Categorized | National News

Minister Angers Union

Despite warnings from the education minister that any form of industrial action would be met with suitable consequences, Bahamas Union of Teachers (BUT) President Belinda Wilson led her members on a march to the Office of the Prime Minister to demand an intervention.

Late Sunday, Minister Jerome Fitzgerald made it known that he was aware of plans that the union was planning some form of industrial action prompting the minister to issue a strong advisory to teachers stating unequivocally that they were expected to report to work by 8:45 a.m. Monday and failure to do so what result in appropriate repercussions.

But Mrs. Wilson said the minister’s comments amount to threats and he is attempting to prevent union members from exercising their rights.

“The minister has threatened our teachers this morning and we do not take threats lightly,” she said. “So this morning in a show of solidarity, we marched to the Ministry of Education here in New Providence and in Grand Bahama, we had hundreds of teachers out to an early morning meeting and we’re here now at the Office of the Prime Minister because we want the prime minister to caution the minister of education because he seems to be making policies and rules as he sees fit based on his emotions and his feelings.”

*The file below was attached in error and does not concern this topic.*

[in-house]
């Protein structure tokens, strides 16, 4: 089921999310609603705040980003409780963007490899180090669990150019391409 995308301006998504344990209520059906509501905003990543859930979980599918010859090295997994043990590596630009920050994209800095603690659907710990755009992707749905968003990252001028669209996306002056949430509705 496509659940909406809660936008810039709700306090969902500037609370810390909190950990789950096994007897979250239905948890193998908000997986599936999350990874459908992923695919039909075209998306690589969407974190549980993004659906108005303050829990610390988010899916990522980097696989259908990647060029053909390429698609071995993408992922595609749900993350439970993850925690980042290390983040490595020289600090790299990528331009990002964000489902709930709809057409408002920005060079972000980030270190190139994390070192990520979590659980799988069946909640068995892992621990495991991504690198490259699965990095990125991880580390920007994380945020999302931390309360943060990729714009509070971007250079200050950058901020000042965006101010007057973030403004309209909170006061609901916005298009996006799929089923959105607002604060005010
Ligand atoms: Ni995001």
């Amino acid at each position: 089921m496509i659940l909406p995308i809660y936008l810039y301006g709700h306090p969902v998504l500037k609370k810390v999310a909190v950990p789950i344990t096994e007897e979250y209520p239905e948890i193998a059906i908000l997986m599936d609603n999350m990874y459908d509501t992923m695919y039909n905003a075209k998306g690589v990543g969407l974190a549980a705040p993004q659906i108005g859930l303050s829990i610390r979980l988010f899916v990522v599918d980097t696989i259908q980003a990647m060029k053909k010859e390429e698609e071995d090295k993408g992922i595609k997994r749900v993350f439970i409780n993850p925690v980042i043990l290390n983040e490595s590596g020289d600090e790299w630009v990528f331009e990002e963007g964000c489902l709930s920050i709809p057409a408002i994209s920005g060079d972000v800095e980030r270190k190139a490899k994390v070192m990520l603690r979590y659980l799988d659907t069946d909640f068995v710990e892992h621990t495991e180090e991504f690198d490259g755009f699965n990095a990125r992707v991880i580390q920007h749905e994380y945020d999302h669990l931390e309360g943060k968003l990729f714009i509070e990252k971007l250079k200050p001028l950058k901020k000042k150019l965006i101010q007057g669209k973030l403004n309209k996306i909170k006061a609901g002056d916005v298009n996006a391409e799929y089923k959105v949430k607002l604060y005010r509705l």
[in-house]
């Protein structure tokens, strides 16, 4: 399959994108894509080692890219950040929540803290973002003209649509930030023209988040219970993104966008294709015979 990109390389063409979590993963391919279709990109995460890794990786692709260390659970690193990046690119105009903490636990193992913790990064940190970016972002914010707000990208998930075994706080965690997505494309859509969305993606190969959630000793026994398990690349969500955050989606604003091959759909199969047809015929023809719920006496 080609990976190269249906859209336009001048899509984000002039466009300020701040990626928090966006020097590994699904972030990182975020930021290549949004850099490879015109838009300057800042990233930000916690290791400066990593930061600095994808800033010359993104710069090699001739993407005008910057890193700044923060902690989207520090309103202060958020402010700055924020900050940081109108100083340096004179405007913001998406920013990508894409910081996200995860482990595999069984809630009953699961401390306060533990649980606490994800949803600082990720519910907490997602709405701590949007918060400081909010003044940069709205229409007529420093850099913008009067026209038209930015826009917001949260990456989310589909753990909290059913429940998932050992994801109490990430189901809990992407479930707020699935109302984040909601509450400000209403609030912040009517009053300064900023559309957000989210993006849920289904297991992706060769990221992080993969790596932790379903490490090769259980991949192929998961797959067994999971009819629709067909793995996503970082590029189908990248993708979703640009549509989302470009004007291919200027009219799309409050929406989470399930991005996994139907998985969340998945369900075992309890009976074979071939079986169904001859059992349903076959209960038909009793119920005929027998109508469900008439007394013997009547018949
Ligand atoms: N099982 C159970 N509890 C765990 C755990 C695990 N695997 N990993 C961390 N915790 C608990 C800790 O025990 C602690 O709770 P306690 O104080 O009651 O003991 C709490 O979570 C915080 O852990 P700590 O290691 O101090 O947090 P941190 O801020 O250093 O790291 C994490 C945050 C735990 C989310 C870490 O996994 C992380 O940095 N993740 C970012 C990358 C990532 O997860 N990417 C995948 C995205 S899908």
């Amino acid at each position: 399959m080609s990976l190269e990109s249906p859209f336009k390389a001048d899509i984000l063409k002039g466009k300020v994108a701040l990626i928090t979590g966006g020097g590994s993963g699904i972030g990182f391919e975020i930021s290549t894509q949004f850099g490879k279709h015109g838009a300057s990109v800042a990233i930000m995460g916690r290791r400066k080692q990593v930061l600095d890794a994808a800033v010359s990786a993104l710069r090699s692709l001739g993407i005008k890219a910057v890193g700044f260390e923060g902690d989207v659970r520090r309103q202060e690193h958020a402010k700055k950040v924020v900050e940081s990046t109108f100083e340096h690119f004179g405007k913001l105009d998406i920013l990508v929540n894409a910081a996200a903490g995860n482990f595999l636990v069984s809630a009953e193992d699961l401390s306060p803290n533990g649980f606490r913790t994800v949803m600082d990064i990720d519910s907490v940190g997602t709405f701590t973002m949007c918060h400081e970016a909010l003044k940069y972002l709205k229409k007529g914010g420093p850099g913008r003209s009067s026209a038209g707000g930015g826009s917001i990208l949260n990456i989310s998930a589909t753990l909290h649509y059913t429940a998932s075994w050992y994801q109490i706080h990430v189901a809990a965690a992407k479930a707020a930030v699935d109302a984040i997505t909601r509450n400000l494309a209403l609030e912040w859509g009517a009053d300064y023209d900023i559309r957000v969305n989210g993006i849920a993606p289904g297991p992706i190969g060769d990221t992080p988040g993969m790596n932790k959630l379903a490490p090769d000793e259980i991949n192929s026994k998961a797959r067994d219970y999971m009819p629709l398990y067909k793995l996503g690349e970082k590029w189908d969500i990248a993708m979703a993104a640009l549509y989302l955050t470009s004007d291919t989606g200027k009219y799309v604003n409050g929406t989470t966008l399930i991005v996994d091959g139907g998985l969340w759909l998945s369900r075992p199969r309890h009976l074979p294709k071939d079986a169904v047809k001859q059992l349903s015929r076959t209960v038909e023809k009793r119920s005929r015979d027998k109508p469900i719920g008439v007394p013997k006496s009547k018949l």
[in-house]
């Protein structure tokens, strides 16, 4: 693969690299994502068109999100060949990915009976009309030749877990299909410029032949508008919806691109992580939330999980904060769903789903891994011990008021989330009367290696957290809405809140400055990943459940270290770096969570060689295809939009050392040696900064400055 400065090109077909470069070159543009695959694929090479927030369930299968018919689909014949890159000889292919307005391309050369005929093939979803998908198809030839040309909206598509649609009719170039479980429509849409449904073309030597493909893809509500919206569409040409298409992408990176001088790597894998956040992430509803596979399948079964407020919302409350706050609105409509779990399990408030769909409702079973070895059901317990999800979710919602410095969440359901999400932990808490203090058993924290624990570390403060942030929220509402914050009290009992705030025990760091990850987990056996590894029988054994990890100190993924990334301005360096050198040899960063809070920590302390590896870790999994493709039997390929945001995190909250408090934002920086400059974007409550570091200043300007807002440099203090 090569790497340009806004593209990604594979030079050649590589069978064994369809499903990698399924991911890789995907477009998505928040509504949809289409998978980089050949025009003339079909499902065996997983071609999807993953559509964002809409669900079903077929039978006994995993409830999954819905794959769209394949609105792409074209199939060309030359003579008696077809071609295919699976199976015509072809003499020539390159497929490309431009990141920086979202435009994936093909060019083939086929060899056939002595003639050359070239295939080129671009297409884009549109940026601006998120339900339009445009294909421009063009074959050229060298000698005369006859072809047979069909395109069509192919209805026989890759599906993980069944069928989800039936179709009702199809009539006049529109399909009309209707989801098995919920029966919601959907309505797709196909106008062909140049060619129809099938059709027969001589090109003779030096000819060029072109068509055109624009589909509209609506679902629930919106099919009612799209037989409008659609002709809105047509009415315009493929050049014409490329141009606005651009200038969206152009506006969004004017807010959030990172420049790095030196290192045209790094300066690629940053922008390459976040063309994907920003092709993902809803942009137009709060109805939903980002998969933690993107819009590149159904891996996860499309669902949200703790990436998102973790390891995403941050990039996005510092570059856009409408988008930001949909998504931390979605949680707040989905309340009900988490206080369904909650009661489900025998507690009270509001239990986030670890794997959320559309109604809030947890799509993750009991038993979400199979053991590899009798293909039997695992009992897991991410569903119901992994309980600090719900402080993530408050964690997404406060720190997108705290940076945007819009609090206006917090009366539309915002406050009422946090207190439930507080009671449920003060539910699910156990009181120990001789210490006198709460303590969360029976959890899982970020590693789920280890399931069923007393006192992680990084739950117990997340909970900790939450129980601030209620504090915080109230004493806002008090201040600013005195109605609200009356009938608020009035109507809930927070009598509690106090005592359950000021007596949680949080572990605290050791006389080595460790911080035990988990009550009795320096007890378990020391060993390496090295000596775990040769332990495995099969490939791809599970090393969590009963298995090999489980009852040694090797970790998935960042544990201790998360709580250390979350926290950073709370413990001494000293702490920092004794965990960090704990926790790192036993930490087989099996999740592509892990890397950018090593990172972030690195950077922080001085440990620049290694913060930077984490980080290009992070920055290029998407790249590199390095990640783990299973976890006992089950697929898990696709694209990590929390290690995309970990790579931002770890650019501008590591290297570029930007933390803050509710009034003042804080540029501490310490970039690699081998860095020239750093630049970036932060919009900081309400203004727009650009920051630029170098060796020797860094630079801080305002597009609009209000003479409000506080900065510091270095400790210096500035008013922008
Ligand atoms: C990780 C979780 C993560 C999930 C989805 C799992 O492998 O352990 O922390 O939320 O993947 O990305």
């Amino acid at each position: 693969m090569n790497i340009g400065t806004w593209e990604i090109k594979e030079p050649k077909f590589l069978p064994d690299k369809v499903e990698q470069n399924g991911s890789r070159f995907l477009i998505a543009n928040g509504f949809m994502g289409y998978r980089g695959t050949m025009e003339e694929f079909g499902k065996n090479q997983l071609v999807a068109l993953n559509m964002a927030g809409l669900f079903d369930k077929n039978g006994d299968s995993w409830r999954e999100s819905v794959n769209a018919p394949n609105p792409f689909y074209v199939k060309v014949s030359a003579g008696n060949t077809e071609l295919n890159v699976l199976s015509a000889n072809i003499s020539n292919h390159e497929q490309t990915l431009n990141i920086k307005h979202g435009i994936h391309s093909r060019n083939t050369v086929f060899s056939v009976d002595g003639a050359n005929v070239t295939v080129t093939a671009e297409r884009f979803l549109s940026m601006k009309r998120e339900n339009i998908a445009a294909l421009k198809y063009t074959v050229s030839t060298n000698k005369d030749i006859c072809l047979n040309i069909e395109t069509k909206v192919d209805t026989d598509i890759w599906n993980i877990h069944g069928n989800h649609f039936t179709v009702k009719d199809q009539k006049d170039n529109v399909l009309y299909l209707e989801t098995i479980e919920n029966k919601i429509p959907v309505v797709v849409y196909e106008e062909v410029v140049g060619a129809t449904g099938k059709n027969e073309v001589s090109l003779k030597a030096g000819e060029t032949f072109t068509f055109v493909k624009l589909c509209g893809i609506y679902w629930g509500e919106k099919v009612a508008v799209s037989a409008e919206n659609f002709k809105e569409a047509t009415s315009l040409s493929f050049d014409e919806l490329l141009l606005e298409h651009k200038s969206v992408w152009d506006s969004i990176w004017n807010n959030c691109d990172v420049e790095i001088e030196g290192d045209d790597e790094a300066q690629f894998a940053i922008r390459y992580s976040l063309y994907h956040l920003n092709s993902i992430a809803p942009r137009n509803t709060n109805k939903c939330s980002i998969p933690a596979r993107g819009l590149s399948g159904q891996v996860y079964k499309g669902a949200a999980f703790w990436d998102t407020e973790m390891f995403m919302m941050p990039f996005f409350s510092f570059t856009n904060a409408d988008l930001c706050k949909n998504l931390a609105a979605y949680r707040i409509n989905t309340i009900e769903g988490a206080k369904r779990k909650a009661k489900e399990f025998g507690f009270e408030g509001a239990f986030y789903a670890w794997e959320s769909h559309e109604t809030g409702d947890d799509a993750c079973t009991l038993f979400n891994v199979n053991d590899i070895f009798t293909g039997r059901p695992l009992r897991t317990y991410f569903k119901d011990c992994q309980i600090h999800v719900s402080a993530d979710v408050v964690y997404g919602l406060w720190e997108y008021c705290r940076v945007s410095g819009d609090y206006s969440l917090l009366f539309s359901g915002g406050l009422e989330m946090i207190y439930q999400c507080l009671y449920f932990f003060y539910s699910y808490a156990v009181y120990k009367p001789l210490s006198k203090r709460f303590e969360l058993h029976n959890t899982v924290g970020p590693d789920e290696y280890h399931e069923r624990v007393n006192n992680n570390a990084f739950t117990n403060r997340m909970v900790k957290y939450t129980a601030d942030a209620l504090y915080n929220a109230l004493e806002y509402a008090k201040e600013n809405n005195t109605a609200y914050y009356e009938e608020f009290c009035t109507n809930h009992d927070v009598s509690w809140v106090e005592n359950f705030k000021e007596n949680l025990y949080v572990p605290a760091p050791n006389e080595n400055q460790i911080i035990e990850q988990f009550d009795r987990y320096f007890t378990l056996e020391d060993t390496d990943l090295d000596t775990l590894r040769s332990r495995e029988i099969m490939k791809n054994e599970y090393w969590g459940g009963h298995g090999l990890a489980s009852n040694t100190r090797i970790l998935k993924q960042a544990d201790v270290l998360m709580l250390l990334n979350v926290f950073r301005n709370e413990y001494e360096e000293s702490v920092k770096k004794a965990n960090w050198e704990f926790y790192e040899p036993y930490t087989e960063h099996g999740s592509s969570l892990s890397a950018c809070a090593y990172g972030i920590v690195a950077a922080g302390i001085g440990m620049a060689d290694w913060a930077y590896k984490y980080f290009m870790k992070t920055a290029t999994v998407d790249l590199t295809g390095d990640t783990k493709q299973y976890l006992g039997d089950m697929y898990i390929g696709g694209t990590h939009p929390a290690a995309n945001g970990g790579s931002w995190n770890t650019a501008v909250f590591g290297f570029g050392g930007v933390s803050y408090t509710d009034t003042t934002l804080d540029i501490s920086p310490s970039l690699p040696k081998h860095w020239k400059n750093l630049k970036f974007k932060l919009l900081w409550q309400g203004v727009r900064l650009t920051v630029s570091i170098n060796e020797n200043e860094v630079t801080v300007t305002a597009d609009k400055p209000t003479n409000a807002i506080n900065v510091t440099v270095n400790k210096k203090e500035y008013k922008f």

The minister has further instructed that the teachers meet with their union representatives during off school hours and weekends.

Last week, union executives were denied entrance to the Anatol Rodgers High School where they were attempting to meet with the teachers.

“A sit-in means that they [the teachers] are sitting in the school,” Mrs. Wilson said. “As long as he [the minister] says that the union executives cannot go into the school to have meetings then we will have our meetings outside the school campus. We will have morning meetings, break time meetings, lunchtime meetings and after school meetings.”

Mrs. Wilson explained that the teachers are upset that their industrial agreement is not being honoured by the government.

“The teachers are upset about the principals; we are upset about the $5.2 million owed to us – we’re upset at how the government went and took money out of our teachers’ salaries without their consent – we’re upset about the breaches of the collective bargaining agreement. We are frustrated.”

The union has been pressing the government to remove two principals threatening last week to remain out of school until their demands were met. However, those principals have not been removed nor reassigned.

Written by Jones Bahamas

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